John William Coltrane was born on Sept. 23, 1926, in Hamlet, N.C. In his early childhood, Coltrane was introduced to gospel music through his father and grandfather, who were both ministers at the local African Methodist Church. In his father’s past-time, he played many instruments, and as a result, Coltrane gained a passion and aptitude for music. At age 11, Coltrane learned to play the clarinet and the E-flat horn, and eventually switched to the alto saxophone in high school. After graduating high school in 1943, Coltrane and childhood friend Frank Bower left for Philadelphia. Here, Coltrane studied music for two years at the Granoff School of Music, and became top of his class.
After a short stint in the Navy in 1945, Coltrane returned to America eager to learn more about the new kind of jazz that had emerged during the war. The “bebop” revolution was on the rise, and Coltrane was inspired by the new freedom to improvise and show more emotion in jazz numbers. The innovators of this new jazz (including Thelonious Monk, Charlie Parker and Miles Davis) highly influenced Coltrane’s playing when he returned to Philadelphia in 1946. By 1947, Coltrane had his first experience playing tenor saxophone, which led to his eventual work with Dizzy Gillespie’s big band in 1949.
After much success with Gillespie’s band, Coltrane began experimenting with alcohol and narcotics (namely heroin) in the early 1950s. Despite his battles with addiction, Coltrane went on to make his mark on jazz when he began playing with Miles Davis in 1955. Davis and Coltrane are known to have championed the “post-bop-cool approach” to jazz, and produced several hit albums (including ‘Round About Midnight) with their Quintet band. In the latter half of the decade, Coltrane established a “distinctive sound” defined by an ability to “play several notes at once amid wondrous cascades of scales,” which was later dubbed the “sheets of sound” technique.
By the 1960s, Coltrane had enjoyed much success with his musical counterparts (Davis and Monk) and began experimenting with the soprano-saxophone (which had been neglected by jazz artists for many decades). This opened up many creative avenues for Coltrane, and he eventually established the Coltrane Quartet. Throughout the 1960s, Coltrane and his band were highly successful, and recorded a series of songs which challenged the political situation for black Americans throughout the civil rights era. Tragically, in 1967, Coltrane succumbed to cancer of the liver, and passed away in July of that year. His musical talent and innovation is still highly revered today.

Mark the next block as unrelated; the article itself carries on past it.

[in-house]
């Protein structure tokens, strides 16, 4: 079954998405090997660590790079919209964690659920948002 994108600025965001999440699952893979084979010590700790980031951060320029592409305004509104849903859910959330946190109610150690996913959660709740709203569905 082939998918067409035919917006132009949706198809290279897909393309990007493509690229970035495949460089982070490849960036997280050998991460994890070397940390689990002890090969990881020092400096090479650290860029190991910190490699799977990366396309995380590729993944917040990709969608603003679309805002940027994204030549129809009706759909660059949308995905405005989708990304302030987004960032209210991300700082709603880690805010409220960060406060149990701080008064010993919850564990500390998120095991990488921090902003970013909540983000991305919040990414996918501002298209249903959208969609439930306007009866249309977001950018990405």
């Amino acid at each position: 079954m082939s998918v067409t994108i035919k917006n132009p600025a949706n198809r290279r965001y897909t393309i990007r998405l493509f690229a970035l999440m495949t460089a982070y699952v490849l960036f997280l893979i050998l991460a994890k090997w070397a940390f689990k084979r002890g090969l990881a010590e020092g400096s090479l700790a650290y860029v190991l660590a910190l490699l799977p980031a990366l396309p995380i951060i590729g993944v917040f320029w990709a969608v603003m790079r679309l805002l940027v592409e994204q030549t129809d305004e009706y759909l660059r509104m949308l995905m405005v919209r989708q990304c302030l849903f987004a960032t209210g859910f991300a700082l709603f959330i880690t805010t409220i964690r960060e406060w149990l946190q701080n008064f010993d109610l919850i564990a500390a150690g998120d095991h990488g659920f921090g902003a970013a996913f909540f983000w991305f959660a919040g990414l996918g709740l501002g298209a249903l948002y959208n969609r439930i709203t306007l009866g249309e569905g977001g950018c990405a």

The hit song Alabama was recorded on Coltrane’s album Live at Birdland in 1963 in response to the 16th Street Baptist Church bombing in Birmingham in September of that year. On Sept. 15, four members of the Ku Klux Klan planted dynamite beneath the front steps of the church. The explosion killed four young girls, and severely injured many others. In response, Coltrane and his Quartet (comprised of McCoy Tyner on piano, Jimmy Garrison on bass, and Elvin Jones on drums) recorded a song inspired by Martin Luther King Jr.’s speech about the bombing. Like his speech, Coltrane’s song “shifts its tone from one of mourning to one of renewed determination for the struggle against racially motivated crimes.”
In June, 1964, Coltrane released Equinox on his album Coltrane’s Sound. The name of the song came from his wife, who recognized Coltrane’s birthday fell on the official autumn equinox in 1926. While the song is not political in nature, Coltrane’s attitude in the composition has been described by individuals such as Dr. Lewis Porter as “a serious blues player, and his blues pieces reflect[ed] the desire to get back to a primal mood, and away from the emotionally lighter, harmonically more complicated and complex blues of the boppers.”
References: Biography. "John Coltrane: Biography." 12 April, 2014. https://www.biography.com/musician/john-coltrane